A key aspect of accident reconstruction is the calculation of how much kinetic energy is dissipated as crush. By far the most widely used methods are derivatives of Campbell’s work, in which a linear relationship between residual crush and closing speed is shown to imply an underlying linearity between force and crush. “Consant-stiffness model” is the term used for such a representation of structural behavior.
Difficulties arise, however, when significant non-uniformities are present in the crush pattern (as in narrow-object and/or side impacts, for example). The term “residual crush” becomes more ambiguous. Do we mean maximum crush, area-weighted average crush, or some other measure of residual deformation? And is it sufficient to represent the non-uniform crush pattern by a single parameter?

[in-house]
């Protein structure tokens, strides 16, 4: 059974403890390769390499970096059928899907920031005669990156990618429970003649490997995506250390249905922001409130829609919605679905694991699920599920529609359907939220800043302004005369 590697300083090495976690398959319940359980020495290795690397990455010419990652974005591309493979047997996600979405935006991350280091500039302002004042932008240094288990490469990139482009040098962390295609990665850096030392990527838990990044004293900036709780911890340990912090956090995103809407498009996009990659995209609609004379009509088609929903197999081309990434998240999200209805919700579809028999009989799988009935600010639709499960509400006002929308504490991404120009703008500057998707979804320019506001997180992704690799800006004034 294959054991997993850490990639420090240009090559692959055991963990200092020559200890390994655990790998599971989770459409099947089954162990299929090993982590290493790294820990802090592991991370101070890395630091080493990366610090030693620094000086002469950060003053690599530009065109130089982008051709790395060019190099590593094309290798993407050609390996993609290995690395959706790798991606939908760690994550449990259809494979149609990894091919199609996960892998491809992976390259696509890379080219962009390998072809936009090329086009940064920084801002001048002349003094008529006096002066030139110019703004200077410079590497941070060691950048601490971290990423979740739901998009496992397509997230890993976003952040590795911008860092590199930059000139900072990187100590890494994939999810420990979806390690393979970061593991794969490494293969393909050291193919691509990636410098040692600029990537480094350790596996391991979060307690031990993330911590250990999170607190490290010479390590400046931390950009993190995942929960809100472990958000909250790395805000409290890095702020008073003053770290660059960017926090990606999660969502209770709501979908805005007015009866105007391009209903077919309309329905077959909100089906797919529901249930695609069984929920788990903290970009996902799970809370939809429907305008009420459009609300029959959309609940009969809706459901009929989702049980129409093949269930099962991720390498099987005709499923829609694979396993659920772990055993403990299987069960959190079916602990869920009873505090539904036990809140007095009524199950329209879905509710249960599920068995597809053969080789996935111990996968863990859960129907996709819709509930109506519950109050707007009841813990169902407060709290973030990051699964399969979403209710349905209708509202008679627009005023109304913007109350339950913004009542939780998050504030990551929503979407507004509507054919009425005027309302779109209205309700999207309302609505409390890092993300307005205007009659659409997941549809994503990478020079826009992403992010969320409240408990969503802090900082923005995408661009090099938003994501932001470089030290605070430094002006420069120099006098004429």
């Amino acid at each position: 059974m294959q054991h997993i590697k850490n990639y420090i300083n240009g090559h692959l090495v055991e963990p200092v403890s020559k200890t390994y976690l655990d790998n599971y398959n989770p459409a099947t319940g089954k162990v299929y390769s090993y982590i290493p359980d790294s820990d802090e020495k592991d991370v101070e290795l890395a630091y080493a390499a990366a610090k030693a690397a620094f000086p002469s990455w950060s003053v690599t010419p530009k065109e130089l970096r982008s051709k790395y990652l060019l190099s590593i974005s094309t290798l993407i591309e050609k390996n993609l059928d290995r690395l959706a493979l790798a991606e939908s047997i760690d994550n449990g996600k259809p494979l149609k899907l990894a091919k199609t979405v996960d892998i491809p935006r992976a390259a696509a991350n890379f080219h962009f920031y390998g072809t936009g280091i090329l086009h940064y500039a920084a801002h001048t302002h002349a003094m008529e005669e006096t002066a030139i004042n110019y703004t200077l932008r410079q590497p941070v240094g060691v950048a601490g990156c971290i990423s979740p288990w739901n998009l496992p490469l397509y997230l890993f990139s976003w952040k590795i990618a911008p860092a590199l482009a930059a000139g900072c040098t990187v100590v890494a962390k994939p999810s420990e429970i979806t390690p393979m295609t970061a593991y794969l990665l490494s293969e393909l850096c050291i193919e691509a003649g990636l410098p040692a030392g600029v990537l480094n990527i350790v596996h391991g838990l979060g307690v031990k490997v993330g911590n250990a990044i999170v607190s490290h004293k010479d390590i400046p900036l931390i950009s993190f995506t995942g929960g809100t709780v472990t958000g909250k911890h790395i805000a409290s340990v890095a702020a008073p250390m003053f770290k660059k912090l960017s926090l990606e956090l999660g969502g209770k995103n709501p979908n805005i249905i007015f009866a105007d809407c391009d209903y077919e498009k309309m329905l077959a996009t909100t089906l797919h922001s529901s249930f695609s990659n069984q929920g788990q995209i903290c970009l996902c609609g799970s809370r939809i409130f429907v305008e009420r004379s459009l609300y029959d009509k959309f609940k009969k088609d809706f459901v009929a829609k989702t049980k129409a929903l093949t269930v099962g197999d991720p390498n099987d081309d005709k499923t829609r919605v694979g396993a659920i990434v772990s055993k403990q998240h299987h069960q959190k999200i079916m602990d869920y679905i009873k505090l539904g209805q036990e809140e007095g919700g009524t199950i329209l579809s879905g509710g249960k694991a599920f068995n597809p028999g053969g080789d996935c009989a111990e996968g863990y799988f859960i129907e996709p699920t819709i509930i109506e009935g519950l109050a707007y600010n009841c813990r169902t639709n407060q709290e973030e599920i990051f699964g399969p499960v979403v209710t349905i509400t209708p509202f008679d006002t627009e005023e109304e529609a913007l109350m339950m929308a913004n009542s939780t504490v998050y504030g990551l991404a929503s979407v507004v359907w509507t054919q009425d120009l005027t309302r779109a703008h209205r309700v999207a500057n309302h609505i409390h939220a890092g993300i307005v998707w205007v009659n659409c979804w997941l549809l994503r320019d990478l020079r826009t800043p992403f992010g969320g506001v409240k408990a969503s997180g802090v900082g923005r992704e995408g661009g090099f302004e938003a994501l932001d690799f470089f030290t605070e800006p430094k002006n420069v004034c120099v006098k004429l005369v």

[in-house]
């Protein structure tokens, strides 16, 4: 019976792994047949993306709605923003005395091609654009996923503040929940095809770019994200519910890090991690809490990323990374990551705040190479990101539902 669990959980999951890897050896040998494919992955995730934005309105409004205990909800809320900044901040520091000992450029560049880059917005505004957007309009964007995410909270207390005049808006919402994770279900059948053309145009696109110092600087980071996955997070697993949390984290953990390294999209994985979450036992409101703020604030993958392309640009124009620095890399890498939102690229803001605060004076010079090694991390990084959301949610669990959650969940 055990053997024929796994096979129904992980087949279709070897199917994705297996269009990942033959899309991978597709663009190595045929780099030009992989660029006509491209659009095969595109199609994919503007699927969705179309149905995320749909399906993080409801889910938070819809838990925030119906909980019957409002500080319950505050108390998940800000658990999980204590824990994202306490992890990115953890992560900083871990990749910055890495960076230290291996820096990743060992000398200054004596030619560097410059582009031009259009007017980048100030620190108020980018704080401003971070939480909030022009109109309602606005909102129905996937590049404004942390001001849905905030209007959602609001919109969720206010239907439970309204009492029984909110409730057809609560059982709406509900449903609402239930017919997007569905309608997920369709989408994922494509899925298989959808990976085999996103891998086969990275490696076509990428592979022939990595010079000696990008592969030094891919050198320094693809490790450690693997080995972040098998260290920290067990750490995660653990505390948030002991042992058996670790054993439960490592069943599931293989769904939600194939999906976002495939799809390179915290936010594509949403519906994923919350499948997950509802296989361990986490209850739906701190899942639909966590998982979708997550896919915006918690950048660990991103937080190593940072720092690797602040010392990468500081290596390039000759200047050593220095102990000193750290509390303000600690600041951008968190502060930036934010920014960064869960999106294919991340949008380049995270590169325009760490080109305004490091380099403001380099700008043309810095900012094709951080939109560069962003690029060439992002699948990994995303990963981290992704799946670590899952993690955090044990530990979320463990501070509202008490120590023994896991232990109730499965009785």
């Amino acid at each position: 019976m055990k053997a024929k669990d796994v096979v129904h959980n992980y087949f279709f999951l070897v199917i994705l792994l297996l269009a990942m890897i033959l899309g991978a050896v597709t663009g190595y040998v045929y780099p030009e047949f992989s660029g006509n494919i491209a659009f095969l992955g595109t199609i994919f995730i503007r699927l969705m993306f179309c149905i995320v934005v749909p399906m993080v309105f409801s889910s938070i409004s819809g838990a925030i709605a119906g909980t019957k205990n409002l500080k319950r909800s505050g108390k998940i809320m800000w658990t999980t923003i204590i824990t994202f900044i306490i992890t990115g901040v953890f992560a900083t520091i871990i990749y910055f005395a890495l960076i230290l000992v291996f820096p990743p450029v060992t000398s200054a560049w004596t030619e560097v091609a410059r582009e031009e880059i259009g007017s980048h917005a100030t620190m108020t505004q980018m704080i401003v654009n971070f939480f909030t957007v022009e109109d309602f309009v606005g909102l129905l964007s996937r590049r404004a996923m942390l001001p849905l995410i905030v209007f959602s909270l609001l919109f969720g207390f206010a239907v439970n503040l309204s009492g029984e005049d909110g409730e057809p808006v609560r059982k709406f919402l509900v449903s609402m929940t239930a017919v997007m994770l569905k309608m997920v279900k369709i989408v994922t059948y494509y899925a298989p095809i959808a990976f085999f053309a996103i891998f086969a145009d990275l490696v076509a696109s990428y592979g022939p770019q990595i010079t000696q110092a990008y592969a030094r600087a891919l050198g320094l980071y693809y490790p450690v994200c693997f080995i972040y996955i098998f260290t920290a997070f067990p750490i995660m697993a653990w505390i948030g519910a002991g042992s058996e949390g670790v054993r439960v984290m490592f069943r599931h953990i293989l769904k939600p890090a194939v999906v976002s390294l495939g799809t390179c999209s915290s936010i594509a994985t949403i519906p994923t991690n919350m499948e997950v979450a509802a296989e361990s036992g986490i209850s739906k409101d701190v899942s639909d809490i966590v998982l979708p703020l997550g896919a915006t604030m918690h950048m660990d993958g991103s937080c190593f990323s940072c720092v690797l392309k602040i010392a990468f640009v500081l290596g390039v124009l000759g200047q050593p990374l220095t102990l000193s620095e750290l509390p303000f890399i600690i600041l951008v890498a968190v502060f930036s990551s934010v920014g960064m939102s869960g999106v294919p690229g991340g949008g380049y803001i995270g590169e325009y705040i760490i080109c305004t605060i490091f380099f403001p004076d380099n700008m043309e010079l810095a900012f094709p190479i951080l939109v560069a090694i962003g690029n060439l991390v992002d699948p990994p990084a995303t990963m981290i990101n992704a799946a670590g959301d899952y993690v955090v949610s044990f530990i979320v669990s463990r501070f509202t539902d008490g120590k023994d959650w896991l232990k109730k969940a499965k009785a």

Such considerations led to a re-development of the fundamental structural models, with an eye to determining whether the classical constant-stiffness model is the most appropriate. For narrow-object side impacts, a constant-force model was developed. For wide-object impacts, constant-stiffness and constant-force models were developed, along with a three-parameter model.
These models were applied to published side impact and narrow-object data. The constant-force model emerged as the preferred formulation for narrow-object side impacts, and was at least on a par with the constant-stiffness model for wide-object side impacts. For frontal impacts, wide-object test data could not predict narrow-object behavior with acceptable results.